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Early childhood teachers observe children throughout the day for a variety of purposes. In e-clip #5, Dr. Sudha Swaminathan of Eastern Connecticut State University discusses various types of observations in the early childhood classroom and how to plan observations to get the most useful results. Four early childhood teachers also describe their use of formal and informal observation strategies to identify the individual strengths and needs of children and to plan instruction.
Discussion Questions for Early Childhood Teachers and Administrators
What is our current observational practice? What percentage of our observations are spontaneous vs. planned?
What are some ways we can build planned observation into our daily routine?
How do we use the information we gather through observation? What other ways might we use the information?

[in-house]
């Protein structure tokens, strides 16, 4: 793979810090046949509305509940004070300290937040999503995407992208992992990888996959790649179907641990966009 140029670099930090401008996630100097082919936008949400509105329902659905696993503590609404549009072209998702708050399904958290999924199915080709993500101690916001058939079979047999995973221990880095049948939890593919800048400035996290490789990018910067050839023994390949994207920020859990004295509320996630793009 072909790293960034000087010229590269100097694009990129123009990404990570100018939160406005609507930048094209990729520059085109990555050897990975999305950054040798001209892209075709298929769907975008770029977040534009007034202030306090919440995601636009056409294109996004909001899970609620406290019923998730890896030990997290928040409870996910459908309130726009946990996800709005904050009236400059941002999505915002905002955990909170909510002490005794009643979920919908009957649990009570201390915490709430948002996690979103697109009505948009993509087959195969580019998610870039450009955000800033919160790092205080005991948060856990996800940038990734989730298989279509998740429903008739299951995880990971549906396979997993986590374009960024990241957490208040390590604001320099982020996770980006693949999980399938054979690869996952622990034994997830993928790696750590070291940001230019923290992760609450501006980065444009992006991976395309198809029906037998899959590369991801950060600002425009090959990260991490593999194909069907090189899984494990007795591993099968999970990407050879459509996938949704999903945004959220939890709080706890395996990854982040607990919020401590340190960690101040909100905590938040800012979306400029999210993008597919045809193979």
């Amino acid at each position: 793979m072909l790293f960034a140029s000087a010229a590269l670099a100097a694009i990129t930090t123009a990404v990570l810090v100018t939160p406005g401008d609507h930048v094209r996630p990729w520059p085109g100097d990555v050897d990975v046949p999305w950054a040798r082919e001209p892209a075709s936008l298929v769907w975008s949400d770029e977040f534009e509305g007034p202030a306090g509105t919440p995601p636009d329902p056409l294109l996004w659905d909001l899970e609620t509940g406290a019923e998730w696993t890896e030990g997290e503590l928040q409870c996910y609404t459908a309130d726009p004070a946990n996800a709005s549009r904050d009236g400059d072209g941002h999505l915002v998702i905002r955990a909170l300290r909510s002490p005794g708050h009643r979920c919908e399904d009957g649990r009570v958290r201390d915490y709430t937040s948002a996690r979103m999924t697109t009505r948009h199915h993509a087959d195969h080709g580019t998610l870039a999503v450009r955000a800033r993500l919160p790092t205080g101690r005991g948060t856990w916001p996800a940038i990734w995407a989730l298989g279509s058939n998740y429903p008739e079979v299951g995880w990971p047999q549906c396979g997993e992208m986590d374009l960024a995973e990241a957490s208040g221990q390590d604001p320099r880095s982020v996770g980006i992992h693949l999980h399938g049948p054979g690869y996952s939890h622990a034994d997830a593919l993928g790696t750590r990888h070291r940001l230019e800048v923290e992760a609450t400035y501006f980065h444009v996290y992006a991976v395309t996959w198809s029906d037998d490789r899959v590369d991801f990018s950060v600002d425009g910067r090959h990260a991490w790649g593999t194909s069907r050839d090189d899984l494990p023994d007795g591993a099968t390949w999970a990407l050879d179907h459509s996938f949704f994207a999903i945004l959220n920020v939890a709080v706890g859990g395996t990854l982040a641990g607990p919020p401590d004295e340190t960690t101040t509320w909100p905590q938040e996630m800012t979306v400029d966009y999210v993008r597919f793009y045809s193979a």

What do we currently use to document our observations? What other tools can we use to make our observations more useful?
Forman, G. (2010). Documentation and accountability: The shift from numbers to indexed narratives. Theory Into Practice, 49(1), 29-35.
Helm, J. H., Beneke, S., & Steinheimer, K. (2007). Windows on Learning: Documenting Young Children's Work, Second Edition. New York, NY: Teachers College Press.
Kline, L. S. (2008). Documentation panel: The "Making Learning Visible" project. Journal of Early Childhood Teacher Education, 29(1), 70-80.
Kroeger, J., & Cardy, T. (2006). Documentation: A hard to reach place. Early Childhood Education Journal, 33(6), 389-398.
Seitz, H. (2008). The power of documentation in the early childhood classroom. Young Children, 63(2), 88-93.
Swaminathan, S., & Rezai, N. (2010). Documenting, Reflecting, & Teaching: Digital Portfolios in the Preschool Classroom. Paper presented at the annual meeting of the International Society for Technology in Education, Denver, CO.
Additional Web Resources on Observing Young Children